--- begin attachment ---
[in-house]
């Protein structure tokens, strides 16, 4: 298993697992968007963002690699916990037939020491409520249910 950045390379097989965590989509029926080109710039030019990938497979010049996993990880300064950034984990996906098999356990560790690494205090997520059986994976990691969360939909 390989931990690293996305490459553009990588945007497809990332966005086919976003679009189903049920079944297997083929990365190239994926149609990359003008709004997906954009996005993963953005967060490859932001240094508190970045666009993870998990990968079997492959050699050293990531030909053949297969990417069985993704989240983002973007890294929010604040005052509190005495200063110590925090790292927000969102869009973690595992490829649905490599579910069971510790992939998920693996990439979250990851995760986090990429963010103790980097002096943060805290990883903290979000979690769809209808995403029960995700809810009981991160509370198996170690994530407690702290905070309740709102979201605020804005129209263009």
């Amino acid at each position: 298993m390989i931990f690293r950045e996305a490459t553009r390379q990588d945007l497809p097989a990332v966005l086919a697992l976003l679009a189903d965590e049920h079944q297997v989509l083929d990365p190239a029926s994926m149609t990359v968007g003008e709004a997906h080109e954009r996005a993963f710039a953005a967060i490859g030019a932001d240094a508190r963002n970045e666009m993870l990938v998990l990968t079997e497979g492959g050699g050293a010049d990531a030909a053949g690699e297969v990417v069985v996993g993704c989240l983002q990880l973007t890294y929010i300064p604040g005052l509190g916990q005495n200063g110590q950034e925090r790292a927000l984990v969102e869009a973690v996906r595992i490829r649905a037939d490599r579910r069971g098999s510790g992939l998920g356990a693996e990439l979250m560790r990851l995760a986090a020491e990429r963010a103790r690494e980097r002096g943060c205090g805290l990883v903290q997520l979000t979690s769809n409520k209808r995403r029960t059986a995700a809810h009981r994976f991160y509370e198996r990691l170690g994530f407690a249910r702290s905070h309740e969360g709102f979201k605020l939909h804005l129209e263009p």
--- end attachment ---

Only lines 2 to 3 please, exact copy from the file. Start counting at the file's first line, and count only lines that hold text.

């Protein structure tokens, strides 16, 4: 298993697992968007963002690699916990037939020491409520249910 950045390379097989965590989509029926080109710039030019990938497979010049996993990880300064950034984990996906098999356990560790690494205090997520059986994976990691969360939909 390989931990690293996305490459553009990588945007497809990332966005086919976003679009189903049920079944297997083929990365190239994926149609990359003008709004997906954009996005993963953005967060490859932001240094508190970045666009993870998990990968079997492959050699050293990531030909053949297969990417069985993704989240983002973007890294929010604040005052509190005495200063110590925090790292927000969102869009973690595992490829649905490599579910069971510790992939998920693996990439979250990851995760986090990429963010103790980097002096943060805290990883903290979000979690769809209808995403029960995700809810009981991160509370198996170690994530407690702290905070309740709102979201605020804005129209263009």
């Amino acid at each position: 298993m390989i931990f690293r950045e996305a490459t553009r390379q990588d945007l497809p097989a990332v966005l086919a697992l976003l679009a189903d965590e049920h079944q297997v989509l083929d990365p190239a029926s994926m149609t990359v968007g003008e709004a997906h080109e954009r996005a993963f710039a953005a967060i490859g030019a932001d240094a508190r963002n970045e666009m993870l990938v998990l990968t079997e497979g492959g050699g050293a010049d990531a030909a053949g690699e297969v990417v069985v996993g993704c989240l983002q990880l973007t890294y929010i300064p604040g005052l509190g916990q005495n200063g110590q950034e925090r790292a927000l984990v969102e869009a973690v996906r595992i490829r649905a037939d490599r579910r069971g098999s510790g992939l998920g356990a693996e990439l979250m560790r990851l995760a986090a020491e990429r963010a103790r690494e980097r002096g943060c205090g805290l990883v903290q997520l979000t979690s769809n409520k209808r995403r029960t059986a995700a809810h009981r994976f991160y509370e198996r990691l170690g994530f407690a249910r702290s905070h309740e969360g709102f979201k605020l939909h804005l129209e263009p």